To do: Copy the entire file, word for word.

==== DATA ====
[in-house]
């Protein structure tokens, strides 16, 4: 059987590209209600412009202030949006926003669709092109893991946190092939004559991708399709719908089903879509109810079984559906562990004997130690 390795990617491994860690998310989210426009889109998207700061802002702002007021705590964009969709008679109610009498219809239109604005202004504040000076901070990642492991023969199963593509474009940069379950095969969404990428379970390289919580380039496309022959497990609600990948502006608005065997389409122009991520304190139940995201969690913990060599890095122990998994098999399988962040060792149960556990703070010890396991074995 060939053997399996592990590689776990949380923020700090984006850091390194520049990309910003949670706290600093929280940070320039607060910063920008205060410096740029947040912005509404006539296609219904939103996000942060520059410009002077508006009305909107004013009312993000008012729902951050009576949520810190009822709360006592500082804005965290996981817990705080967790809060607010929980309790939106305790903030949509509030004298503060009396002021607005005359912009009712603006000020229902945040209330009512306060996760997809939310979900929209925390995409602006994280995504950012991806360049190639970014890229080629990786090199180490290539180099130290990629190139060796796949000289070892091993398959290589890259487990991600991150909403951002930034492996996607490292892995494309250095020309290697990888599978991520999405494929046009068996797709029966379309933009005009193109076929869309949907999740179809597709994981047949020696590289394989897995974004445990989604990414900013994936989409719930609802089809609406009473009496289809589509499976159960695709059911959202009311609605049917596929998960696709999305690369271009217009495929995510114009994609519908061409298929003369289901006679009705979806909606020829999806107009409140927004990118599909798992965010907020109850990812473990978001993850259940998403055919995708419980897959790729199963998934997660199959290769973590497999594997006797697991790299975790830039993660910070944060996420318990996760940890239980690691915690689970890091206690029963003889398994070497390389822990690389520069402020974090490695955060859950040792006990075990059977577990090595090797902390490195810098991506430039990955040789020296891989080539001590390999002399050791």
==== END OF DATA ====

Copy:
[in-house]
């Protein structure tokens, strides 16, 4: 059987590209209600412009202030949006926003669709092109893991946190092939004559991708399709719908089903879509109810079984559906562990004997130690 390795990617491994860690998310989210426009889109998207700061802002702002007021705590964009969709008679109610009498219809239109604005202004504040000076901070990642492991023969199963593509474009940069379950095969969404990428379970390289919580380039496309022959497990609600990948502006608005065997389409122009991520304190139940995201969690913990060599890095122990998994098999399988962040060792149960556990703070010890396991074995 060939053997399996592990590689776990949380923020700090984006850091390194520049990309910003949670706290600093929280940070320039607060910063920008205060410096740029947040912005509404006539296609219904939103996000942060520059410009002077508006009305909107004013009312993000008012729902951050009576949520810190009822709360006592500082804005965290996981817990705080967790809060607010929980309790939106305790903030949509509030004298503060009396002021607005005359912009009712603006000020229902945040209330009512306060996760997809939310979900929209925390995409602006994280995504950012991806360049190639970014890229080629990786090199180490290539180099130290990629190139060796796949000289070892091993398959290589890259487990991600991150909403951002930034492996996607490292892995494309250095020309290697990888599978991520999405494929046009068996797709029966379309933009005009193109076929869309949907999740179809597709994981047949020696590289394989897995974004445990989604990414900013994936989409719930609802089809609406009473009496289809589509499976159960695709059911959202009311609605049917596929998960696709999305690369271009217009495929995510114009994609519908061409298929003369289901006679009705979806909606020829999806107009409140927004990118599909798992965010907020109850990812473990978001993850259940998403055919995708419980897959790729199963998934997660199959290769973590497999594997006797697991790299975790830039993660910070944060996420318990996760940890239980690691915690689970890091206690029963003889398994070497390389822990690389520069402020974090490695955060859950040792006990075990059977577990090595090797902390490195810098991506430039990955040789020296891989080539001590390999002399050791």